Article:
Manchester by the Sea: Boring, brooding masculinity saves the day (again)

We’re deep into awards season and Manchester by the Sea is picking up a lot of attention. In particular, Casey Affleck’s performance as protagonist Lee Chandler seems to be garnering career-defining acclaim. Unfortunately, the film is a two hour snoozefest in which a particular kind of masculinity – the troubled, brooding kind – is presented again and again and again as deeply heroic and moving. This sort of representation of masculinity doesn’t have to be problematic. Regrettably, in Manchester by the Sea, it is accompanied by a one-dimensional depiction of women in fifty shades of negativity, which ultimately makes for a film full of tired and sexist cliches.

The tortured lone wolf of Hollywood cool

Lee’s characterisation runs throughout the film with incredible clarity. First and foremost, he’s a man. This is evidenced initially by a slick sequence of shots that show us his life as a janitor. Lee gets down and dirty with a toilet plunger, carries lots of furniture on his broad shoulders and, naturally, is the object of sexual attention from his female clients. The thing is, Lee’s more than just a man – he’s a man with a tortured past. You can tell this by the manner in which he looks into the vague distance, gets himself into unprovoked bar fights and avoids women’s sexual overtures. What bugs me about this sort of masculinity is that it’s so fucking boring. We’ve seen lone wolves like this countless times. From Harry Callahan through Snake Plissken to John McClane, Hollywood loves a man with dead/estranged family who goes solo.

Admittedly, the characters that I’ve just cited appear in action flicks, rather than Sundance-debuting dramas. Nonetheless, Lee is still the same masculine archetype, walking alone into the sunset, hero-status traced across his forehead. Clearly, there is a market for this kind of character and that’s fine. Equally, I’m sure that there are white working-class men, in Boston and beyond, who will relate to Lee’s masculinity. I don’t seek to delegitimise that. My big issue with Manchester by the Sea is that it perpetuates gender stereotypes with no recourse to critique. You see, regardless of whether Lee is successful or not in his relationship with his dead brother’s son Patrick, he’s no hero. In fact, his intoxicated negligence caused the death of his three infant children, in a way that is never satisfactorily resolved.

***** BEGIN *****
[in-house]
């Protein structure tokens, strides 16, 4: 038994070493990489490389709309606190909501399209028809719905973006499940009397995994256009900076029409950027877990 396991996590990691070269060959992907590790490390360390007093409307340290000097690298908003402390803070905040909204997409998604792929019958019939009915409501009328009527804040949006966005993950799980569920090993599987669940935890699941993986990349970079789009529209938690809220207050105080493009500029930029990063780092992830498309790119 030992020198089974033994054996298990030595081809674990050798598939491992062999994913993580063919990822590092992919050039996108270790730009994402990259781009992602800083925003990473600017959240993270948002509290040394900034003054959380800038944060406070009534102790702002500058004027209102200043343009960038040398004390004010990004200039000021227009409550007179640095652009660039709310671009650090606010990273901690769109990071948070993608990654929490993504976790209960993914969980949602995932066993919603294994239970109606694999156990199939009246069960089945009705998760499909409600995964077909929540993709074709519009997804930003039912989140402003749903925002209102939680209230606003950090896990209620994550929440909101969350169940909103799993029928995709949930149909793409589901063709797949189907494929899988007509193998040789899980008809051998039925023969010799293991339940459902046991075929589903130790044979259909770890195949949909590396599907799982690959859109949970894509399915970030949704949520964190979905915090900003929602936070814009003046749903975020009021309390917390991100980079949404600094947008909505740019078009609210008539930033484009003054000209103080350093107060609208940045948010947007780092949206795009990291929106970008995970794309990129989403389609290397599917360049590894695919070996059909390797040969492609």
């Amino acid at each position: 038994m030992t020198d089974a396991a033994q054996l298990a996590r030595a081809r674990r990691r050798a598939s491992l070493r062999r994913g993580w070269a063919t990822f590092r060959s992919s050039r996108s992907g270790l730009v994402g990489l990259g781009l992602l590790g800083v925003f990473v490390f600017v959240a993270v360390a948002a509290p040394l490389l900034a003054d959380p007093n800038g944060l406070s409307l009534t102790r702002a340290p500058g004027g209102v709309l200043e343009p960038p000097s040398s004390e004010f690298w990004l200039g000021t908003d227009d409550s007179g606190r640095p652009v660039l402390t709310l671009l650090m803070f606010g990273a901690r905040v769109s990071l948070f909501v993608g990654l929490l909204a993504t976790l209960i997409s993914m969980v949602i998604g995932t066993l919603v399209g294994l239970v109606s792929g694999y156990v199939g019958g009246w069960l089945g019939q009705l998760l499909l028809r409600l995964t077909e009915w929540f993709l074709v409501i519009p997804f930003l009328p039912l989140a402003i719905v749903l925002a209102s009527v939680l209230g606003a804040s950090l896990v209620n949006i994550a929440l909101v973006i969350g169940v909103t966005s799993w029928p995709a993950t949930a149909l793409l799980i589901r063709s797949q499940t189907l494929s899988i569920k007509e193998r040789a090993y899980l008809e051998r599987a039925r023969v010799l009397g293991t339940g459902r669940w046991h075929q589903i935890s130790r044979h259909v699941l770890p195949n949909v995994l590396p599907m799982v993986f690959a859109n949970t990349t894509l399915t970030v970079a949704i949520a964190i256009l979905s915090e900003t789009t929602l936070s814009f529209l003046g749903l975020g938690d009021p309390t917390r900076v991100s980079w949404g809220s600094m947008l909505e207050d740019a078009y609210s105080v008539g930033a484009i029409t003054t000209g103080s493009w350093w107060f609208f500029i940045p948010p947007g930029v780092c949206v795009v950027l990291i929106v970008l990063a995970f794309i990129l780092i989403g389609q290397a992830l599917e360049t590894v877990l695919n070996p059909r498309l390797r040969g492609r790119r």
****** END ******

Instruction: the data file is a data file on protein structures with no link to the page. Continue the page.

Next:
Alcoholic, hysterical, sexual playthings

In the final third of the film, there’s a scene between Lee and his ex-wife Randi that provides him with the opportunity to take responsibility for his fiery past actions. Unbelievably, the scene turns into an abhorrent man-as-victim monologue where Randi repeatedly apologises for saying harmful things to Lee. Let’s step back for a moment. Lee got drunk, smoked a spliff, did some nosebag and burned down his family home. But he’s the one who was wronged here? Cool.

Indeed, Lee constantly bitches about Randi elsewhere as a miserable, annoying ex-wife. The other women in the film don’t fare much better. There’s Elise, Lee’s brother’s ex-wife, who is an alcoholic turned emotional wreck. There’s Lee’s aunt, a hysterical woman who has to walk out of a hospital appointment. There’s Silvie, one of Patrick’s girlfriends, who is bossy and imposing. There’s also Sandy, Patrick’s second girlfriend, who exists primarily as a potential sexual conquest. Of course, it’s entirely possible and real that women do live and act in these ways. However, none of these characters are given any space to develop beyond their assigned sexist cliches. And the only women that are given any sort of positive treatment – Dr. Bethany and Jill (Sandy’s mum) – probably only have around a minute’s screen time between them.

A film for our times?

All of this leaves a sour taste. By all means, represent men in an unimaginative way. But at least give women an equitable representation that does justice to their equally multidimensional personalities. I mean, perhaps I’m on the wrong side of history here. We live in an age where obnoxious white supremacists masquerading as ‘the alt-right’ run boycott campaigns against Star Wars films because they’ve cast women and people of colour in leading roles. I don’t know, maybe it’s in the Anglo-American zeitgest to praise a film that treats women so reductively? Obviously, this is bullshit. If you want a real film about grief and masculinity that credibly represents its female characters, check out Me and Earl and the Dying Girl.